Bill Bennett - In response to the uproar over Bennett's comment, "You could abort every black baby in this country, and your crime rate would go down," he sat for an "exclusive" interview on Hannity & Colmes in which Hannity declared, "This notion as being alleged by prominent Democrats that Bill Bennett has any racist bone in his body is appalling to me." During a second image-polishing interview, Hannity sneered about criticism of Bennett's remarks, "Isolated quote, taken out of context, the meaning reprsents nothing the way it was meant but now this becomes repeated by people like (Farrakhan) for political purposes."

Duane "Dog" Chapman - Hannity spent a full hour rehabilitating interviewing Chapman one night. On another, Hannity enlisted some of his African American toadies to "mentor" Chapman and declare him "redeemed" despite the dubious assertion that he had “erroneously believed that (the n-word) had evolved to be a term of comradery.”

Mel Gibson - I suspect Hannity would love to take back the lap-dog interview that froze out his then-partner, the Jewish Alan Colmes, done shortly after Gibson's drunken, anti-Semitic tirade.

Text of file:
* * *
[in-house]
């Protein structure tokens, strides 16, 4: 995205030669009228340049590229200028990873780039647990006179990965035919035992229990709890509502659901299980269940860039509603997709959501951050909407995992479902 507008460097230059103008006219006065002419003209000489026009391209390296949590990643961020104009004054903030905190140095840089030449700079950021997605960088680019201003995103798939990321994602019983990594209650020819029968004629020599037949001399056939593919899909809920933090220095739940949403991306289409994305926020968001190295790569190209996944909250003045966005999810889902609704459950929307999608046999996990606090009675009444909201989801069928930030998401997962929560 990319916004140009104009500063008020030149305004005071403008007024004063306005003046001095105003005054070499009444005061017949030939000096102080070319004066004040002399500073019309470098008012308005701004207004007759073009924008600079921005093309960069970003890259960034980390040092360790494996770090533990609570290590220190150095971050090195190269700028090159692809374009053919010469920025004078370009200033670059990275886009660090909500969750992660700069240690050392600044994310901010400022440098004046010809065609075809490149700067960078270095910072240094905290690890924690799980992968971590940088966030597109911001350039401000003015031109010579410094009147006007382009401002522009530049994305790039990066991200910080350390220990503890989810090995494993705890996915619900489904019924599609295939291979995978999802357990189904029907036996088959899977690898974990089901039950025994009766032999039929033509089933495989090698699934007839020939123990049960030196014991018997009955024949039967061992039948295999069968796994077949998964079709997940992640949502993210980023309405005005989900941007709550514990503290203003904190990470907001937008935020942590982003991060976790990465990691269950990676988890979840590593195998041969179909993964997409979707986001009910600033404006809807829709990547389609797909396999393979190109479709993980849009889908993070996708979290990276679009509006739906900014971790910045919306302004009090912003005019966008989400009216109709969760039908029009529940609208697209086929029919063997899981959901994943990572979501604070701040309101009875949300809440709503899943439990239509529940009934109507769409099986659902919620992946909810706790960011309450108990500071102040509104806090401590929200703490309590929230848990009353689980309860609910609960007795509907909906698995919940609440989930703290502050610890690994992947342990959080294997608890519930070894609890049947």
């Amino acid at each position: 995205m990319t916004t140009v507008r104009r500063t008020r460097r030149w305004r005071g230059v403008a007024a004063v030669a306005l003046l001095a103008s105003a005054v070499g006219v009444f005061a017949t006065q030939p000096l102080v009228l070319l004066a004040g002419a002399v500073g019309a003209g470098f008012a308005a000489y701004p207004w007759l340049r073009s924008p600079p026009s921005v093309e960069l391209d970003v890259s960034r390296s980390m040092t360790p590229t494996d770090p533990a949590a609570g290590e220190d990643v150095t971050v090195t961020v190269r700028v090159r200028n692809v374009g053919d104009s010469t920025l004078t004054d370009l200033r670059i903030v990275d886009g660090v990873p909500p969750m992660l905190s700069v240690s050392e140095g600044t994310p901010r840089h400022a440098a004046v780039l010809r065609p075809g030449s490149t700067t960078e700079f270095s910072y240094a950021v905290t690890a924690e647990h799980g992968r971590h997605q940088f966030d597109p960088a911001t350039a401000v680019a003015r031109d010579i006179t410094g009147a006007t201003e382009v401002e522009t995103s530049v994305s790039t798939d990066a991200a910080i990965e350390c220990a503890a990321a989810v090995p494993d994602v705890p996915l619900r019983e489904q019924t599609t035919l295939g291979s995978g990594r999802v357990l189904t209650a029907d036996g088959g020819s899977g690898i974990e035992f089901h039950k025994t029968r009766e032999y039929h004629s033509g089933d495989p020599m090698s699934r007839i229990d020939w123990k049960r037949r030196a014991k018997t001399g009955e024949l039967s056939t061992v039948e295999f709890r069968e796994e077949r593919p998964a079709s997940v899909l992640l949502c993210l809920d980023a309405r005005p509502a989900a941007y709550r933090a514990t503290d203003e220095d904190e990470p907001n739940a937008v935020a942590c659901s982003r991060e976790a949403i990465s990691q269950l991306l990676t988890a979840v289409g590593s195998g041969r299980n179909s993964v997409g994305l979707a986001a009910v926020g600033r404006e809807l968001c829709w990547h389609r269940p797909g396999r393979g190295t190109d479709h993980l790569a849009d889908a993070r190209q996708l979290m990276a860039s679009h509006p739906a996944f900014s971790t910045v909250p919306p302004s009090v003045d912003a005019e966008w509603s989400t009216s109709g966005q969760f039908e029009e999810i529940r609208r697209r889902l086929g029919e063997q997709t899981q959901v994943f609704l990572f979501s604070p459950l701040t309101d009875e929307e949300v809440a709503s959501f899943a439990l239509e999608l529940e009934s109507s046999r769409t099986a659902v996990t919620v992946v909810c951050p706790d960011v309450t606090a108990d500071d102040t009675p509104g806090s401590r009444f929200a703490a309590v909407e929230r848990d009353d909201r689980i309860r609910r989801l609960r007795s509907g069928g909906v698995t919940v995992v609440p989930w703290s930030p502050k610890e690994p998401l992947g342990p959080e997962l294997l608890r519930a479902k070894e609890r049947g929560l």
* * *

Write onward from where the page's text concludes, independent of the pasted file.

NYC police officer Justin Volpe - When this white police officer was the chief defendant in a case in which Haitian immigrant Abner Louima accused New York City police officers of sodomizing and badly injuring him with a wooden rod in 1997, Hannity used his radio show for what FAIR described as "a vicious counter-offensive targeting the victim." Based on reporting by OnePeoplesProject.com, FAIR reported,

The father of chief defendant Justin Volpe, an NYPD police officer, regularly appeared on show during the 1999 trial. And Hannity and various guests repeated rumors that Louima's injuries resulted from a "gay sex act" and not from police brutality. Playing on the homosexual rumor and inconsistencies in Louima's story, Hannity and his producer sang a parody of Lionel Richie's song "Three Times a Lady," changing the words to "you're once, twice, three times a liar." Hannity stopped referring to the victim as "Lying Louima" only after Volpe confessed to sodomizing Louima with the help of another officer.

And last but not least, there's Mark Fuhrman. Not surprisingly, he's a Hannity show staple, often brought out to comment on cases involving race.